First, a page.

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VIRGINIA RETIREMENT SYSTEM - Mid-Year.
Members of the General Assembly and state auditors carefully scrutinize VRS finances.
STEVE HELBER/THE ASSOCIATED PRESS
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RICHMOND--"I would say that the San Jose vote is a harbinger of things to come" said Alicia H. Munnell, director of the Center for Retirement Research at Boston College. Referring to San Jose's overwhelming vote--by 70 percent--to cut pension benefits promised to San Jose city workers, she concluded that governments generally need more flexibility in solving their funding problems.
Residents in both San Jose and San Diego stormed the polls--not just cutting benefits for future employees, but scaling back the pension benefits of current city workers.
California, here we come?
The Virginia Retirement System is not struggling with pension-cutting measures. Unceremoniously, we suffered self-inflicted wounds: a $28.7 million mistake in the 2009 VRS cost-of-living adjustment calculation. It seemed the COLA in 2009 was figured at 3.84 percent instead of an accurate 3.42 percent, a more than momentary indiscretion.
Emblazoned with headlines, suffering a what-the-hell moment, and clearly cringing over rehashing the embarrassment, VRS absorbed the actuarial miscalculation dispatched from Cavanaugh Macdonald Consulting, requiring mea culpas all around. Amid it all, Paul Timmerick--VRS colleague, former secretary of finance for Governors Allen and Wilder--simply concluded that the system will be made whole, period. And it will.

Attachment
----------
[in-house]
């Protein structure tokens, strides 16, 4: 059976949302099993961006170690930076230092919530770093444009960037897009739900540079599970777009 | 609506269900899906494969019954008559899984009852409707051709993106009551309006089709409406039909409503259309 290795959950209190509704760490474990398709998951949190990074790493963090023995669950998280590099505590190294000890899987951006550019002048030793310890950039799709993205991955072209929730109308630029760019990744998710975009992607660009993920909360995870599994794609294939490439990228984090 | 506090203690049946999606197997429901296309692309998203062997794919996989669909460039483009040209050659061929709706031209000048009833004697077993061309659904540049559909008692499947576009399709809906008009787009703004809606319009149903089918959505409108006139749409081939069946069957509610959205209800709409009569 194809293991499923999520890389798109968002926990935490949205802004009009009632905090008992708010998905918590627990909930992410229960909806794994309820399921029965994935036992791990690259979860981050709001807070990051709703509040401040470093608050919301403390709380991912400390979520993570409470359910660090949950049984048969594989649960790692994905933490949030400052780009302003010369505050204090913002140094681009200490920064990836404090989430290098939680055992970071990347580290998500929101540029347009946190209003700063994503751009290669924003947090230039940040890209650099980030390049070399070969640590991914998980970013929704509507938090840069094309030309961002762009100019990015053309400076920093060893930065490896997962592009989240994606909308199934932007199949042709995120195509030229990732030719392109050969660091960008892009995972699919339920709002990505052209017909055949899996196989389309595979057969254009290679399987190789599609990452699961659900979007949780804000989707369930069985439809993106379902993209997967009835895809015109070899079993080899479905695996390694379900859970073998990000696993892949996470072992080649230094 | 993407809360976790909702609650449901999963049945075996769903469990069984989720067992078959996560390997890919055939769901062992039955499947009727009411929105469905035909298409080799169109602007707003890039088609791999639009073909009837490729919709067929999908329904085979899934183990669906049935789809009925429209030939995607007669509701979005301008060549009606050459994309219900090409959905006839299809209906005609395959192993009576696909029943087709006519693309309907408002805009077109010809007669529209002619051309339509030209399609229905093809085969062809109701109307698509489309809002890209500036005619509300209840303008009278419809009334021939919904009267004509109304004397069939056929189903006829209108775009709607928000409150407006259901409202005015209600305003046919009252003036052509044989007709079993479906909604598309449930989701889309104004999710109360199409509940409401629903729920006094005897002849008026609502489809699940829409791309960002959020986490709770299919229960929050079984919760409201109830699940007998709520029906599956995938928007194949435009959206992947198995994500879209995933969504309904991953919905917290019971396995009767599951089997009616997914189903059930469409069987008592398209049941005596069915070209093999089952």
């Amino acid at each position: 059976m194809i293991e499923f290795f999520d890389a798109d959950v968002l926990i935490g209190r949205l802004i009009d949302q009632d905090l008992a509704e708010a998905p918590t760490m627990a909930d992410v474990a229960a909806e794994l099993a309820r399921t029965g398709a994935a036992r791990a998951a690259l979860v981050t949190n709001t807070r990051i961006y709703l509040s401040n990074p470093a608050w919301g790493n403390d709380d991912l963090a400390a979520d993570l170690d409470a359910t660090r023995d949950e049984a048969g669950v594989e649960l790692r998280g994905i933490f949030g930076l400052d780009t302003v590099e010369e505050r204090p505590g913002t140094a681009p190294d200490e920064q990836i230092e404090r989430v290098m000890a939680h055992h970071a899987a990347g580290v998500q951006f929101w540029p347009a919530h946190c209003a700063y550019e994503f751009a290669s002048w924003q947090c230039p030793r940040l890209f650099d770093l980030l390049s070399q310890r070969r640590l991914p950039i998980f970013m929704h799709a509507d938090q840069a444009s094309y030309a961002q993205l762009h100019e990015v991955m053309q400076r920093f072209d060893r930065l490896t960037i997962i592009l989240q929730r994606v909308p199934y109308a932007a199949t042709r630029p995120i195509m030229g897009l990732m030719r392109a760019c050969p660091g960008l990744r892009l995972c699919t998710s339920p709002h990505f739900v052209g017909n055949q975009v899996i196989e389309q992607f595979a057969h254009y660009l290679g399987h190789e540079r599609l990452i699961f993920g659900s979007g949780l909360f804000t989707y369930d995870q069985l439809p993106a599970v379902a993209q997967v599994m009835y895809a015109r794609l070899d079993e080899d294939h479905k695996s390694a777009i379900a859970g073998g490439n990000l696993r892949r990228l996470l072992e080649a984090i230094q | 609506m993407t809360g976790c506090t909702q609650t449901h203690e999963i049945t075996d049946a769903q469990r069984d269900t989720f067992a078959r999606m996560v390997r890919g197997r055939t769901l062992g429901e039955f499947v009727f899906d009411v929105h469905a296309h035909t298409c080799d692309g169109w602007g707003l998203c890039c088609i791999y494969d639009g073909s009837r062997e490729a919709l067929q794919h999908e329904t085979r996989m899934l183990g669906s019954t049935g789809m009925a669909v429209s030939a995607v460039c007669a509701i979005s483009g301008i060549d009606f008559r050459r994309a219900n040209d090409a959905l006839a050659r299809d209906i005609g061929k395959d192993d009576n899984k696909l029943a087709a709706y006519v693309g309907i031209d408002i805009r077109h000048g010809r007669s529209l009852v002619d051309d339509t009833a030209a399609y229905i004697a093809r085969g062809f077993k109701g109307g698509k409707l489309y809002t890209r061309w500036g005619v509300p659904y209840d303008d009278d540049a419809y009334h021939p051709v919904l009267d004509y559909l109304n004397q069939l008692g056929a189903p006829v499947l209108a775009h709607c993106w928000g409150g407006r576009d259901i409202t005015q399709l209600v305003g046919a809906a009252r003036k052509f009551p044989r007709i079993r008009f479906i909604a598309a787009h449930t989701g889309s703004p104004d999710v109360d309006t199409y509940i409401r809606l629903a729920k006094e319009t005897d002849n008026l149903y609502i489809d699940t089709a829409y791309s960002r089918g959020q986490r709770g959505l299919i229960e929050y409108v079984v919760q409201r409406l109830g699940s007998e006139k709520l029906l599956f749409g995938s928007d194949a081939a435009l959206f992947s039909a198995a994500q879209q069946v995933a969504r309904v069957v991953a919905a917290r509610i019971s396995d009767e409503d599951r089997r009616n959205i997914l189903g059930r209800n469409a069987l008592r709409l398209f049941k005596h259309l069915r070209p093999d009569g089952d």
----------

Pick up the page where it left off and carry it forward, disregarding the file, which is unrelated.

So where are we?
In the decade of this trusteeship, the range of change in services seems unfathomable: Our membership now includes approximately 146,859 teachers; 104,499 political subdivisions; 79,000 state employees; 1,892 state police officers' retirement systems; 384 judicial retirement systems; and 9,410 Virginia law officers' retirement systems, bringing a total active membership of 342,024. Current retirees/beneficiaries include 162,357, added to 111,031 inactive/deferred members.
The VRS overall responsibility carries about 615,412 participants.
Stakeholders continue to have investment inquiries. Year-end 2011 reported external investments valued at $51 billion ($52.5 billion by May 29 of this year).
Approximately $37.8 billion is managed externally, representing 74.1 percent of the entire portfolio. Those figures are broken down into asset classes: $14.2 billion, public equity; $7.7 billion, fixed income; $7.4 billion, credit strategies; $3.9 billion, real estate; and $4.6 billion in private equity.
Last year, the Bank of New York (BNY Mellon), master custodian of VRS investments, transitioned to BNY Mellon's compliance monitor application to check compliance with the public equity investment guidelines. Collaboratively, VRS worked closely on the product project. Meticulously, investment management explores options for improving flexibility and reliability--checking investment guidelines.